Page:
Dr. Allen Frances, MD on The Diane Rehm Show, NPR

Allen Frances book 2Remember the post in which I mentioned Dr. Allen Frances, MD, Help Me with Twitter…and with DSM-5 Polemics – The Practical Psychosomaticist)? One of the administrative assistants in our Psychiatry Department notified me of the NPR interview with Dr. Frances, MD, which you can access at the link, http://thedianerehmshow.org/shows/2013-05-14/dr-allen-frances-saving-normal-insiders-revolt-against-out-control-psychiatric-diag. Dr. Frances is professor emeritus, former chair of the psychiatry and behavior science department at Duke University and was also chair of the DSM-4 Task Force. He’s been an outspoken critic of the DSM-5.

The interview was conducted by Diane Rehm, and it gave me a better feel for the different perspectives on DSM-5 and “medicalization”. Dr. David Kupfer, the chair of the DSM-5 Task Force, gave a very thoughtful description of the new edition of DSM, pointing out that it would be a “living document”, meaning that it will be revised much sooner than in the next 20 years.

I enjoyed the comments and questions from listeners as well. I thought it was a fair and open-minded discussion.

By the way, I just received my copy of Dr. Frances’ book, “Essentials of Psychiatric Diagnosis: Responding to the Challenge of DSM-5”. I’m sure you know the first section I read was on delirium in Chapter 10, the section on “Neurocognitive Disorders”. It was easy to read, and gave a clear and concise description of how to recognize delirium and what to do about it [1]. It’s called a “medical emergency”, which certainly is consistent with what many have been saying for years. There is a section for screening questions, and guess what it was? Essentially, it was very similar to the SQiD (the Single Question in Delirium): “Is your husband confused and acting strangely?” It’s in line with the study of Sands and colleagues [2].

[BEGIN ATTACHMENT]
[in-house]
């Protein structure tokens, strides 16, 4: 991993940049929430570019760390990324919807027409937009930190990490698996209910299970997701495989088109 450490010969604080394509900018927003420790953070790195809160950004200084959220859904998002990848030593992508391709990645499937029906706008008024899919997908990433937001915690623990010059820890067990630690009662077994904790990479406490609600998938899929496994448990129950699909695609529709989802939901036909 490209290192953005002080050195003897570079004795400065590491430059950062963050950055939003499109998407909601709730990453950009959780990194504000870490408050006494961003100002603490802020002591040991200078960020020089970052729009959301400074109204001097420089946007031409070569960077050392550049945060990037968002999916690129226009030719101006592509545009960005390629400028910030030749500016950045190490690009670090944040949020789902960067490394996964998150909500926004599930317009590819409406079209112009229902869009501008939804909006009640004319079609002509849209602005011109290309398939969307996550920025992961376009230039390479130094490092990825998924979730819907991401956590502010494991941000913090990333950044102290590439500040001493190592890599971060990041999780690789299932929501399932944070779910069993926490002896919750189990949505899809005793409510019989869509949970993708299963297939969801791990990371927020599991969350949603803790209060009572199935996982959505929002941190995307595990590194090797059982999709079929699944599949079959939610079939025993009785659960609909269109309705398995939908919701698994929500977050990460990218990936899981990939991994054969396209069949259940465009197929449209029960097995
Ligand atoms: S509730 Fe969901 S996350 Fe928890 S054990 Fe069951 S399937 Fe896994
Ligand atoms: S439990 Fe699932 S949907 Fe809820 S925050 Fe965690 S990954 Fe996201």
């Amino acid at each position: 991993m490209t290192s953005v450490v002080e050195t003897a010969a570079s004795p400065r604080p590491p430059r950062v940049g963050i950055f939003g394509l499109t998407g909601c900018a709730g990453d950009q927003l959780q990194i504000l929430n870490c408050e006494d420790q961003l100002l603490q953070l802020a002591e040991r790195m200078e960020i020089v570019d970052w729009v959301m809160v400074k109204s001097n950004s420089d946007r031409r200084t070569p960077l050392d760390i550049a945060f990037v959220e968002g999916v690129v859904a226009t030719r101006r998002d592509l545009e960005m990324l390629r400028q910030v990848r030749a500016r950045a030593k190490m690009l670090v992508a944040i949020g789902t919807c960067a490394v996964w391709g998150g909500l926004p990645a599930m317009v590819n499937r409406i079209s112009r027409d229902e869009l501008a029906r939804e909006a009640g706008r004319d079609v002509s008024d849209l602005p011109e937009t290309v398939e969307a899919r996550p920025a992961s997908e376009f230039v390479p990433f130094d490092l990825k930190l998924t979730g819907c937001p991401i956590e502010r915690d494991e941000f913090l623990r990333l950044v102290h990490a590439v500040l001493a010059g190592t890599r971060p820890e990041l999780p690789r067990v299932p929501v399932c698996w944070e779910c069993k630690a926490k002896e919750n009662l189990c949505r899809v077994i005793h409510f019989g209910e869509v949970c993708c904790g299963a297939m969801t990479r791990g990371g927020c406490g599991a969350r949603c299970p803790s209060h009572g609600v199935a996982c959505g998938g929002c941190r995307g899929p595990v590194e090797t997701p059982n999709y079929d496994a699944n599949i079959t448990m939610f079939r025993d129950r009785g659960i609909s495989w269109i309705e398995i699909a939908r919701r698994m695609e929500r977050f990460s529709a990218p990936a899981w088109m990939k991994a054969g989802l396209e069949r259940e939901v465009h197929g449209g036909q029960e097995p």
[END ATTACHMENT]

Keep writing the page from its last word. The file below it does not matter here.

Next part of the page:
Dr. Frances’ section on delirium compared well with that of the Quick Reference to the DSM-IV-TR criteria. I don’t yet have my copy of the DSM-5, but I doubt the diagnostic criteria for delirium will differ much from the DSM-IV-TR.

I felt a bit better about the whole DSM-5 polemic thing after the show. Let me know what you think.

1. Frances, A., MD (2013). Neurocognitive Disorders. Essentials of Psychiatric Diagnosis: Responding to the Challenge of DSM-5, The Guilford Press.

2. Sands, M., et al. (2010). “Single Question in Delirium (SQiD): testing its efficacy against psychiatrist interview, the Confusion Assessment Method and the Memorial Delirium Assessment Scale.” Palliative Medicine 24(6): 561-565.
In this study we address the research question; How sensitive is a single question in delirium case finding? Of 33 ‘target’ admissions, consent was obtained from 21 patients. The single question: ‘Do you think [name of patient] has been more confused lately?’ was put to friend or family. Results of the Single Question in Delirium (SQiD) were compared to psychiatrist interview (ΨI) which was the reference standard. The Confusion Assessment Method (CAM) and two other tools were also applied. Compared with ΨI, the SQiD achieved a sensitivity and specificity of 80% (95% CI 28.3—99.49%) and 71% (41.90—91.61%) respectively. The CAM demonstrated a negative predictive value (NPV) of 80% (51.91—95.67%) and the SQiD showed a NPV of 91% (58.72—99.77%). Kappa correlation of SQiD with the ΨI was 0.431 (p = 0.023). The CAM had a kappa value of 0.37 (p = 0.050). A further important finding in our study was that the CAM had only 40% sensitivity in the hands of minimally trained clinical users. Conclusion: The SQiD demonstrates potential as a simple clinical tool worthy or further investigation.

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